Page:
Tyler understands the suitation perfectly. He understands that he needs to signal, and signal hard, at all times. He is now fully within the left and he is performing his function to define reality in any way that the left requires.

30 Pipsterate September 23, 2017 at 2:21 am

I think Tyler’s point is that while the two groups may not overlap much, their ideology is in some ways more similar than either would want to admit.

31 MP September 23, 2017 at 7:23 am

Exactly.

(Or, if not, that’s what his point should be. It doesn’t really come across in the article, but I give him enough credit to assume that was a failure of communication rather than understanding.)

32 derek September 22, 2017 at 1:40 pm

Are you sure it wasn’t the Russian’s fault?

33 The Other Jim September 22, 2017 at 1:42 pm

It’s sweet of you to grudgingly admit that banning Uber is a terrible idea, but to blame it on Brexit is — very obviously — insane.

You and Kruggo have your go-to excuse for everything that goes wrong in Europe for the next 20-50 years, but please at least try to apply it to things that are at least 10% applicable.

34 prior_test3 September 22, 2017 at 1:57 pm

So, when talking about Uber in London, Prof. Cowen mentioned the euro?

35 Andrew David Allan Smith September 22, 2017 at 1:56 pm

“The new Britain appears to be a nationalistic, job-protecting, quasi-mercantilist entity, as evidenced by the desire to preserve the work and pay of London’s traditional cabbies.”

Indeed. There are many other data points that suggest that the UK is moving in this direction (aside from the protectionist urges associated with Brexit). I’ve noticed that the rise of nationalist sentiment here in a variety of blatant and subtle ways.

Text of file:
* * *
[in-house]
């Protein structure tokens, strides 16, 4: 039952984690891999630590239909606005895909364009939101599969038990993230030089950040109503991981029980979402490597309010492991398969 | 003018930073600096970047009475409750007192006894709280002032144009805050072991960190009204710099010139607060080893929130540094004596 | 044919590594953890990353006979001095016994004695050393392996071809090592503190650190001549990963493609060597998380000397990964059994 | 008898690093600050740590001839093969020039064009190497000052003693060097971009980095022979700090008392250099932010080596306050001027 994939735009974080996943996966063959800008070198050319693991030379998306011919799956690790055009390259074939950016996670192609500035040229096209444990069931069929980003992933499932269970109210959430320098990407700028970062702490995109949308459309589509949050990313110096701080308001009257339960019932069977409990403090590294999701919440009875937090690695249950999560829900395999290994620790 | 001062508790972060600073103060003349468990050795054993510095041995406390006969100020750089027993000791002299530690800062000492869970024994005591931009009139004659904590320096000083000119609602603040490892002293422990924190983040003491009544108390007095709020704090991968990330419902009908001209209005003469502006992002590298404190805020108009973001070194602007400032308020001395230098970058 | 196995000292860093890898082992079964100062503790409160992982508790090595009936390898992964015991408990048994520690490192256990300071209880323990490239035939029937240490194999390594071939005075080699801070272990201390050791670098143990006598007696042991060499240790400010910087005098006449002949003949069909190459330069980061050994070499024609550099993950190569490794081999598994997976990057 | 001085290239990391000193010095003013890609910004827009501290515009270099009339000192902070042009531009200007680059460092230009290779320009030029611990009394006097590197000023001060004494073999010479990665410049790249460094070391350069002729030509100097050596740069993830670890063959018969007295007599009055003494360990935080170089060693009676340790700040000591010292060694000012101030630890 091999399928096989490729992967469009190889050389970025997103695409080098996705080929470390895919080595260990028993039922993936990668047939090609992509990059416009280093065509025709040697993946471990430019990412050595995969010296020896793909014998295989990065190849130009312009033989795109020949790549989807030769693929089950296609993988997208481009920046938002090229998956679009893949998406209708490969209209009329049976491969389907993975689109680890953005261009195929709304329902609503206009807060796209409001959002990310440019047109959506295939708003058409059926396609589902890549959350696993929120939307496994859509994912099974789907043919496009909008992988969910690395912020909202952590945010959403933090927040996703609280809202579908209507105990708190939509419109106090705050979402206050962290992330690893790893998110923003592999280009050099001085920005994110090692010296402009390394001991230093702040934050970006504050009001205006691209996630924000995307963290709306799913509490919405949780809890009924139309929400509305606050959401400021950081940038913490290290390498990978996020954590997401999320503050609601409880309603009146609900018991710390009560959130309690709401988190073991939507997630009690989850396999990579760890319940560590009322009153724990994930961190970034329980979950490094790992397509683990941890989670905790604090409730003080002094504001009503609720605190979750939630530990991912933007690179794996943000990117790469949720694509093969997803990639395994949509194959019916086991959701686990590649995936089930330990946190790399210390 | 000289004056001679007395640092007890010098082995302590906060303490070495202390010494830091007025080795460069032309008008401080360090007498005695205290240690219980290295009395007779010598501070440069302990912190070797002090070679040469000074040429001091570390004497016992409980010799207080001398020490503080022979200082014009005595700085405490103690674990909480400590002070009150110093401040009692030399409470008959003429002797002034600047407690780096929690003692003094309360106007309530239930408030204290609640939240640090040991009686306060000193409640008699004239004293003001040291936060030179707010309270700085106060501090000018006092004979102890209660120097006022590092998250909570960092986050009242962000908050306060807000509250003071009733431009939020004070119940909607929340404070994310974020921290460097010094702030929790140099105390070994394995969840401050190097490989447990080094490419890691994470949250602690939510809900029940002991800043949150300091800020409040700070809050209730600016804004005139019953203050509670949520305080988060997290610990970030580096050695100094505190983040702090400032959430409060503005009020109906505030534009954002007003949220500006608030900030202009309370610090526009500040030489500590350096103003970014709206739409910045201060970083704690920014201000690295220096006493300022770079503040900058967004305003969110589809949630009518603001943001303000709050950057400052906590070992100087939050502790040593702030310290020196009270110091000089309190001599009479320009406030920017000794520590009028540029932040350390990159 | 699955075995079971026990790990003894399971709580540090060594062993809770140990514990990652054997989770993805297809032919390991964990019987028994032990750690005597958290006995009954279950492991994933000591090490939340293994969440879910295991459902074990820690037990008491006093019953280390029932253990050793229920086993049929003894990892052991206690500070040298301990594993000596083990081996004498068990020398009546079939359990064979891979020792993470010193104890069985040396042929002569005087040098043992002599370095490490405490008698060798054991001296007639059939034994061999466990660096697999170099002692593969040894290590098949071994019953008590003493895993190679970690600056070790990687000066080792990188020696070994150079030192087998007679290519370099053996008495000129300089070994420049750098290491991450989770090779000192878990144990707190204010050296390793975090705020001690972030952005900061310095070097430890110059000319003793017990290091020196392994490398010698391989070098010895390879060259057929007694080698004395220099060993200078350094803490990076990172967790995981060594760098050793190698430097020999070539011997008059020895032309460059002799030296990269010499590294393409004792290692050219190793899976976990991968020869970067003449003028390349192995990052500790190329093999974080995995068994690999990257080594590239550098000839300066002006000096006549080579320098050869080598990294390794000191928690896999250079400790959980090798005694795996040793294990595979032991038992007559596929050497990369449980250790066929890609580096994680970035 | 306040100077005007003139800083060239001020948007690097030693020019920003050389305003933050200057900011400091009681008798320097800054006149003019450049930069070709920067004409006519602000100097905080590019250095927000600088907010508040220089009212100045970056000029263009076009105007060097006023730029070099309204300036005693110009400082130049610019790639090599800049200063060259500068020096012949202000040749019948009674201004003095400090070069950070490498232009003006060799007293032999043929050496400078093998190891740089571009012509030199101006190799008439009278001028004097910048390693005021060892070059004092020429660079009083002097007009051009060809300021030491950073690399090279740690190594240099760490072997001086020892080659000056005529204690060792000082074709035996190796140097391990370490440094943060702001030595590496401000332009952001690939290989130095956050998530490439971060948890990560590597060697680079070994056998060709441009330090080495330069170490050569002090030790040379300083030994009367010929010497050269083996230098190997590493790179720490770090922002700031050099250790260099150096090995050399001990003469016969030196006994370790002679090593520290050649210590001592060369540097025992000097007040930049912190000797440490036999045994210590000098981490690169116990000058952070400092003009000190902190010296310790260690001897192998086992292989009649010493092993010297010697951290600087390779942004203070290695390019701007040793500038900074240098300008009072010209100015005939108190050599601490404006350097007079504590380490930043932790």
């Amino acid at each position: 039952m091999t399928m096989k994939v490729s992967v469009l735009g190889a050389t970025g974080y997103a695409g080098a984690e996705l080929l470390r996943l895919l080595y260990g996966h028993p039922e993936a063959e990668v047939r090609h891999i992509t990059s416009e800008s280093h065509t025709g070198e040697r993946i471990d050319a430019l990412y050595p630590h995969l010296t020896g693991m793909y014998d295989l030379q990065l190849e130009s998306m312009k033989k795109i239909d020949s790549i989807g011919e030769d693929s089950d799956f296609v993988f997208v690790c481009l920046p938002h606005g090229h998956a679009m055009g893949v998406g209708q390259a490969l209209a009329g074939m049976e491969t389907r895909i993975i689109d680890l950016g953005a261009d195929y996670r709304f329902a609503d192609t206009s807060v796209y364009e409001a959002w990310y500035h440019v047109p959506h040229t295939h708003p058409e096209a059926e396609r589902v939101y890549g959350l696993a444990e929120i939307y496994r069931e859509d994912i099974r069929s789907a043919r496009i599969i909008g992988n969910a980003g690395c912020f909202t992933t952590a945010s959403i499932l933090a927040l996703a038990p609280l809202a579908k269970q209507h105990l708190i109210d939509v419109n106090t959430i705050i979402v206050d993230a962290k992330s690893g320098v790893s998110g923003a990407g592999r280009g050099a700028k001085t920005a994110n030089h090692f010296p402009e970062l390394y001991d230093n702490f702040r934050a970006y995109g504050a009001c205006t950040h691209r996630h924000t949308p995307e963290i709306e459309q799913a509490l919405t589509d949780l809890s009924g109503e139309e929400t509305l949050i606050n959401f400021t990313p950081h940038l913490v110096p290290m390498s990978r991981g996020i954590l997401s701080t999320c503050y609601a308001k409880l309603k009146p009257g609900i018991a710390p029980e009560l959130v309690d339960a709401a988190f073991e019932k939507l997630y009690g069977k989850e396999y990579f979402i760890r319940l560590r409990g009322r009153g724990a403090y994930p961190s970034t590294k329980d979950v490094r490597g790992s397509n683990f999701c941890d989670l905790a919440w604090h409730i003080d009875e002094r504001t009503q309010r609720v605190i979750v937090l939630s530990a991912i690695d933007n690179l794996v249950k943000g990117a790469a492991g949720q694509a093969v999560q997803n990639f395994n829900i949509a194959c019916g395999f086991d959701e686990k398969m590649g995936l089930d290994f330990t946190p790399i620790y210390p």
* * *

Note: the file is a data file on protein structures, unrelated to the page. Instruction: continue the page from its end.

The really interesting thing is the response of foreign firms to this. They are attempting to cloak themselves by pretending to be British. Case in point, Aldi, the very competitive German supermarket chain that has disrupted that sector in recent years. Since June 2016, Aldi’s UK stores adopted signage that includes a Union Jack and proud declarations that much of their food is of British origin.

36 Brian Donohue September 22, 2017 at 2:30 pm

There’s something about the transparent amorality of business that I find comforting. Move product, Aldi!

37 Art Deco September 22, 2017 at 4:38 pm

and proud declarations that much of their food is of British origin.

Gruesome.

38 Larry Siegel September 23, 2017 at 1:58 am

Grr. British food is some of the best in the world. It isn’t 1955 any more.

39 Art Deco September 23, 2017 at 8:05 am

http://static.dagospia.com/img/foto/08-2017/jeremy-clarkson-932717.jpg

Best in the world, just like their dental care.

40 Lanigram September 23, 2017 at 1:03 pm

:-{=

41 M September 23, 2017 at 10:39 am

Nah, but within nation variance in food quality many, many times between national differences. You can walk into any almost supermarket or cafe and buy better food than whatever slop Art is likely to think is food.

42 msgkings September 23, 2017 at 1:50 pm

To Art it’s always going to be 1955

43 ChrisA September 24, 2017 at 2:38 am

The EU is explicitly protectionist, Many people are for Brexit for that reason.

44 rayward September 22, 2017 at 1:59 pm

Cowen is selling change in a world that’s fed up with the consequences of change. Cowen’s “dynamic tech sector” hasn’t delivered flying cars, but instead 140 characters. People look around them and see a “dynamic tech sector” displacing high paying dependable jobs and replacing them with low paying gig jobs. People look around them and see a “dynamic tech sector” producing a few billionaires and lots of low paying gig jobs. People look around them and see a “dynamic tech sector” that is a glorified Madison Avenue trying to sell us goods made in China. The “dynamic tech sector”: what is it good for?

45 Potato September 22, 2017 at 5:54 pm